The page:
These are momentous times.
The economic earthquake of Brexit is already undermining the foundations of our prosperity.
And now there’s a genuine possibility one or both of the Conservative and Labour parties could split in the next year, in a political earthquake.
My argument tonight is, our party must be ready to save or salvage our country from these earthquakes.
In the current soap opera of Brexit politics, it is difficult to predict the next scene, let alone the next episode.
Some have even said – and this is far-fetched – but some are actually predicting that Boris Johnson might tell the truth.
But jokes aside, I just feel sorry for the people, the voters – whose concerns have been forgotten, as the big parties put party above country.
No-one voted for this chaotic Brexit. No-one said it would take so long. Or be so costly.
And the sense of betrayal caused by this Brexit chaos is why I believe there could now be a seismic shift in party allegiances.
Many Conservative supporters I know – business leaders, professionals – they simply cannot believe the total betrayal of British interests, by Brexit Conservatives.
And many progressive Labour friends feel equally alienated by the pro-Brexit, ultra-left militant leadership of Jeremy Corbyn.
With the tremors still to come, these feelings of betrayal and alienation could go off the Richter scale. As Brexit brings the whole house crashing down.
And, in that chaos, creates millions of politically homeless people. Demanding better.
Liberal Democrats, we must be seen as their new political home, ready to accommodate them, after the earthquakes.
Tonight we are a rally of radicals – people who are demanding better for our children, our elderly, our environment. Liberals who are instinctively open to people.
But will the growing multitude of politically homeless see us as their shelter, let alone their home?
My view is we have made a lot of progress in the last three years – but progress, that’s often gone unnoticed.
Thanks to Tim Farron and Vince Cable, we’ve positioned ourselves as The party against Brexit. The party leading the case for a People’s vote. And done far more.
For a start, we have a lot more of you and me – the members.
And thanks to members, we’ve done much better in council elections.
But don’t we want our progress to accelerate?
Britain’s crisis is now.
The chance of a once-in-a-lifetime shift in British politics is now.
We have to be ready, now.
When I speak to Conservative and Labour voters, many of them share our values. Like our policies. Many of them are liberal. Small l.
Our challenge is to turn those small l liberals into large L Liberals.
Turn liberal Labour and liberal Conservative into Liberal Democrats.
The next 12 months will probably be the best time in a generation, to win over these small l liberals, to our cause. Thanks to Brexit. Thanks to Corbyn.
Imagine. The possibility of millions coming over to support us. Of tens of thousands more joining us.
That’s why Vince is right to kick off a party reform debate.
We need to be bigger – much bigger.
And prepare now to become bigger.
Bigger – to win in areas of the country, where our party, now, is weak or even non-existent.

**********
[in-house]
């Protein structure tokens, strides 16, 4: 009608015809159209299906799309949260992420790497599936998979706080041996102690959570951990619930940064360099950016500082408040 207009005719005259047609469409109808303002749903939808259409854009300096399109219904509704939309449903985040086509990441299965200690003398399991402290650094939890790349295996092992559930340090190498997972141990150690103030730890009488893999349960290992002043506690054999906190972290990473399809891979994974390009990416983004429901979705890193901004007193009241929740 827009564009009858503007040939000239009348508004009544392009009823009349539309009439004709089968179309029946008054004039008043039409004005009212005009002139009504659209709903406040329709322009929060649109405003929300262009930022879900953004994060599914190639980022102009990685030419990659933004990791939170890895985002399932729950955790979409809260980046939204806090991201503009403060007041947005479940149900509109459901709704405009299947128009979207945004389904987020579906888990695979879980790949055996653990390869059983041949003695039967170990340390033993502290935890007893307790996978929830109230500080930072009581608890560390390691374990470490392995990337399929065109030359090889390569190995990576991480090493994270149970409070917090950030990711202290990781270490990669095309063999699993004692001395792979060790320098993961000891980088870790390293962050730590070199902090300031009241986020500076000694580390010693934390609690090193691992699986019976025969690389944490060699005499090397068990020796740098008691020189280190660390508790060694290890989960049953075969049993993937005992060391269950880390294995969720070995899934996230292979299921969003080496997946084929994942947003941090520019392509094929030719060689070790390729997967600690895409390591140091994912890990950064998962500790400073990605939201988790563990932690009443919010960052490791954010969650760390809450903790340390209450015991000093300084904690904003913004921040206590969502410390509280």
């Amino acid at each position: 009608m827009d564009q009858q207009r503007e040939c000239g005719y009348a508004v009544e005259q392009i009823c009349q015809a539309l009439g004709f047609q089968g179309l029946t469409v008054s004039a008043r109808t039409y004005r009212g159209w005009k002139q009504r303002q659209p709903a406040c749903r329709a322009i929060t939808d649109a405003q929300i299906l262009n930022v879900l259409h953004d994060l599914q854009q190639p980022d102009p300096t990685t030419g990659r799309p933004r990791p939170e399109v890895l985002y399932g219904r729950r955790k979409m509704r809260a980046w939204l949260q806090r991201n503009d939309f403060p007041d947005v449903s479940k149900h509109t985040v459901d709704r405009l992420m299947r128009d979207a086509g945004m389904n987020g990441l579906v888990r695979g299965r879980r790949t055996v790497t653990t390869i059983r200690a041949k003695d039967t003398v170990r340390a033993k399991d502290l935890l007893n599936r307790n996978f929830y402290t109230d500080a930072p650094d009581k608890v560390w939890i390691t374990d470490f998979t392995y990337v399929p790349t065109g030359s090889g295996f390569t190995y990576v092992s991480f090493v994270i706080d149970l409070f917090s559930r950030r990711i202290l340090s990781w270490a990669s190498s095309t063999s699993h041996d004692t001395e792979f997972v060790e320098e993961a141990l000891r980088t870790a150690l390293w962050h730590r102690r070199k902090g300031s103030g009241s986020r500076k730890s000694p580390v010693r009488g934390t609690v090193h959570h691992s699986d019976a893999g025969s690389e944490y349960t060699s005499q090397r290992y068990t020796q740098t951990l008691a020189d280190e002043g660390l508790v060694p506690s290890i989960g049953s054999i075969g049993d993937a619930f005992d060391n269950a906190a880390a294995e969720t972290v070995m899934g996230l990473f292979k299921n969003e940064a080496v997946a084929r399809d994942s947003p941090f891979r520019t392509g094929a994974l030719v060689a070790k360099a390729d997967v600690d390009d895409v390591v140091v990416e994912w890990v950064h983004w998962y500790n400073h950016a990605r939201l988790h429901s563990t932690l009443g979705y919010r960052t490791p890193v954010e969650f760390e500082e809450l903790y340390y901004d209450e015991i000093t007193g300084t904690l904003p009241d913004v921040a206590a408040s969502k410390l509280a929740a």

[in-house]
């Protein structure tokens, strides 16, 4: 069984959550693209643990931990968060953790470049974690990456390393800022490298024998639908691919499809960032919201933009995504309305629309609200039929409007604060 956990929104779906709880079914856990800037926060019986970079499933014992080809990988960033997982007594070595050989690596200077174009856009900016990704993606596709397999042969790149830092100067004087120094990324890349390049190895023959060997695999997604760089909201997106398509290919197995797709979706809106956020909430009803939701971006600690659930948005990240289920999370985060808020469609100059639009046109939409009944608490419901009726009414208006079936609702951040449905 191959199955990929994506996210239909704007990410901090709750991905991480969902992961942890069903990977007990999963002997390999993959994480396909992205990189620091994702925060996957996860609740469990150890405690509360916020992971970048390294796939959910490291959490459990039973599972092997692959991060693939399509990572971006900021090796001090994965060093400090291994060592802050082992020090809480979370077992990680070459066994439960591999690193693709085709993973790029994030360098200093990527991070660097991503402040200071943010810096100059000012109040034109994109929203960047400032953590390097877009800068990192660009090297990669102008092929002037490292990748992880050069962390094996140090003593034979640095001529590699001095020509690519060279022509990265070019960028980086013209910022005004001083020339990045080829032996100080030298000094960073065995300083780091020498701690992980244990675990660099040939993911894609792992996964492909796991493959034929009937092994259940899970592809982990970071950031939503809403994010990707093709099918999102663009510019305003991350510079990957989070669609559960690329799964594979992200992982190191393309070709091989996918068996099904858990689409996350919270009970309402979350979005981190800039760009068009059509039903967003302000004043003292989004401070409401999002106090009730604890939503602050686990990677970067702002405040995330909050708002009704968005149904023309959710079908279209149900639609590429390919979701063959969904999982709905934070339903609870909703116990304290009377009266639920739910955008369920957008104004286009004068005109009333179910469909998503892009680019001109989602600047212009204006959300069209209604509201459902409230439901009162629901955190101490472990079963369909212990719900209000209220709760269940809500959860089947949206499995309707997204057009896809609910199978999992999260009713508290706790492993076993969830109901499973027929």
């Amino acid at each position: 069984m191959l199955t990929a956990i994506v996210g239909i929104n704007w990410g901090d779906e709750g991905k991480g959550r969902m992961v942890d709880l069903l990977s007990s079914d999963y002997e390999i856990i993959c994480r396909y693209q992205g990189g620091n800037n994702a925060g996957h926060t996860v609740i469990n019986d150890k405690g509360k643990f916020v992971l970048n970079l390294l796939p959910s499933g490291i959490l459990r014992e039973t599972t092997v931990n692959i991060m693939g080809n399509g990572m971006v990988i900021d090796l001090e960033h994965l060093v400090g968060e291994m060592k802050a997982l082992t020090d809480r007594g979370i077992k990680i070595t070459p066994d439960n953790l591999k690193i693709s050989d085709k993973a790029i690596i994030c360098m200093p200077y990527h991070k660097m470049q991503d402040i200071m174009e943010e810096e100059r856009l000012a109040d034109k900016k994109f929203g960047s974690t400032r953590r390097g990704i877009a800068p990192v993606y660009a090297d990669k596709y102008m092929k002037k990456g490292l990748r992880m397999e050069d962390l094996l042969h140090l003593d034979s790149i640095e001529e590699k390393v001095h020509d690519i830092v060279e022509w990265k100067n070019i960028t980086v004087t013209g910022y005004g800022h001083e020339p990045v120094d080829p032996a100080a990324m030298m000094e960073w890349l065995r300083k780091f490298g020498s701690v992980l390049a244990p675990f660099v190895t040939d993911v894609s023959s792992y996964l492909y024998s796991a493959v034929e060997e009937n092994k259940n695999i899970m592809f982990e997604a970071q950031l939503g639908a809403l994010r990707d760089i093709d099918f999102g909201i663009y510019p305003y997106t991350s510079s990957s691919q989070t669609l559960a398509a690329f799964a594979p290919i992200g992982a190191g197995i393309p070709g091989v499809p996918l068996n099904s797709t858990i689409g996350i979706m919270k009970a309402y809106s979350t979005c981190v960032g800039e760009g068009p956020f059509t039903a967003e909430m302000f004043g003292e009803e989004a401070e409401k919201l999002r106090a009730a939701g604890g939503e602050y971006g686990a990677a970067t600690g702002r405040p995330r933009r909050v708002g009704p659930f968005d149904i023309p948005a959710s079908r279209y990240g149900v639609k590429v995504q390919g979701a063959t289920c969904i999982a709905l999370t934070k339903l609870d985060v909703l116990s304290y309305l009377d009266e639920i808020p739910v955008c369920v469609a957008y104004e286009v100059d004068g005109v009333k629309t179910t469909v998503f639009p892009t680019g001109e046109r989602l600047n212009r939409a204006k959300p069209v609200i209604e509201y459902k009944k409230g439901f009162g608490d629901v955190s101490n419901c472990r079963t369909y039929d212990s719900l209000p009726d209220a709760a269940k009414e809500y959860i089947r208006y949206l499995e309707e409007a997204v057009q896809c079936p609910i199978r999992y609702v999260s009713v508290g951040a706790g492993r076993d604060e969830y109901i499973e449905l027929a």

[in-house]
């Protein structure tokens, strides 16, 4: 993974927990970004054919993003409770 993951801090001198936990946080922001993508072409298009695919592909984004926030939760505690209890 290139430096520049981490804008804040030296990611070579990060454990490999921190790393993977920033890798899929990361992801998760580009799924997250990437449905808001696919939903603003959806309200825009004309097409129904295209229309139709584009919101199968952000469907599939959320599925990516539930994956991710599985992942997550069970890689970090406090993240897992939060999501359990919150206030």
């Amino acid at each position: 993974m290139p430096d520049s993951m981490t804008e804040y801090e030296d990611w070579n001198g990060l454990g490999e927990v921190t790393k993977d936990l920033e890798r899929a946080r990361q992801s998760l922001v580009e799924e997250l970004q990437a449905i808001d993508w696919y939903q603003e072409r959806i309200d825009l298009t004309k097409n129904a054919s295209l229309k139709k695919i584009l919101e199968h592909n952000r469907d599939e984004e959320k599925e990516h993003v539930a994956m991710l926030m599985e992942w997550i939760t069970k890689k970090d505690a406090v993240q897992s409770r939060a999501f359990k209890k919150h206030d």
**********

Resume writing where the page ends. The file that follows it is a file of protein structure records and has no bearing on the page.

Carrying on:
Bigger – so we can win, and stop Brexit. Win and fight inequality. Win and tackle climate change.
Like you, no doubt, I’ve got a few party reform ideas of my own – to add to the debate.
My first – give members new benefits.
If, after the membership consultation, we opt to share some of our existing benefits with a new supporter category, why not enhance the value of membership, to compensate. Make getting involved easier and more attractive.
I’d start with policy. Could we improve our policy process?
We could crowd-source policy ideas – from members.
Pilot virtual conferences to involve more members in testing out policy ideas.
My second idea – not a new one – get diversity right. We have made strides. But, particularly on Black Asian and Minority Ethnic representation, we have a long way to go.
In Kingston, over the last 10 years, we have celebrated our first Muslim Mayor. Our first Tamil Mayor. And this May the first ever Korean councillor. But we’ve still got work to do – as has the wider party – so we can be seen as the home of first choice, for the BAME politically homeless.
And here’s another idea: if reforming our party to allow more membership participation is good, what about the United Kingdom?
We should reform our troubled democracy, to allow more voter participation.
Move from representative democracy to a more participatory democracy.
Not direct democracy – which, as we’ve seen, can sometimes fall far short of the true demos.
But a richer, more dynamic, more deliberative democracy.
Naheed Nenshi. North America’s first Muslim mayor. The Mayor of Calgary, Canada. He won power, with a digital campaign, based on voter participation that inspired.
His message? Three things for Calgary. These are the three things I will do as Mayor, for Calgary – what three things do you want to do? Tell me – I’ll help you.
Take Reykjavik. Iceland.
They built an online participatory platform, called Better Reykjavik.
And people did Demand Better, on Better Reykjavik – and are getting it. With their own ideas.
Community politics updated.
Conference, our party has a lot to be proud of.
We’ve called it right on the three big issues of our time.
The Iraq war – Charles Kennedy called it right.
The massive global financial crash – Vince Cable called it right.
How to stop the disaster of Brexit – we are calling it right.
We have an attractive story to tell the new politically homeless, hit by the earthquakes.
So let’s prepare them a place, in our home.
Let’s prepare for the possibility of an influx of liberals, coming home.
Let’s open up – and build a huge movement, to demand better for Britain.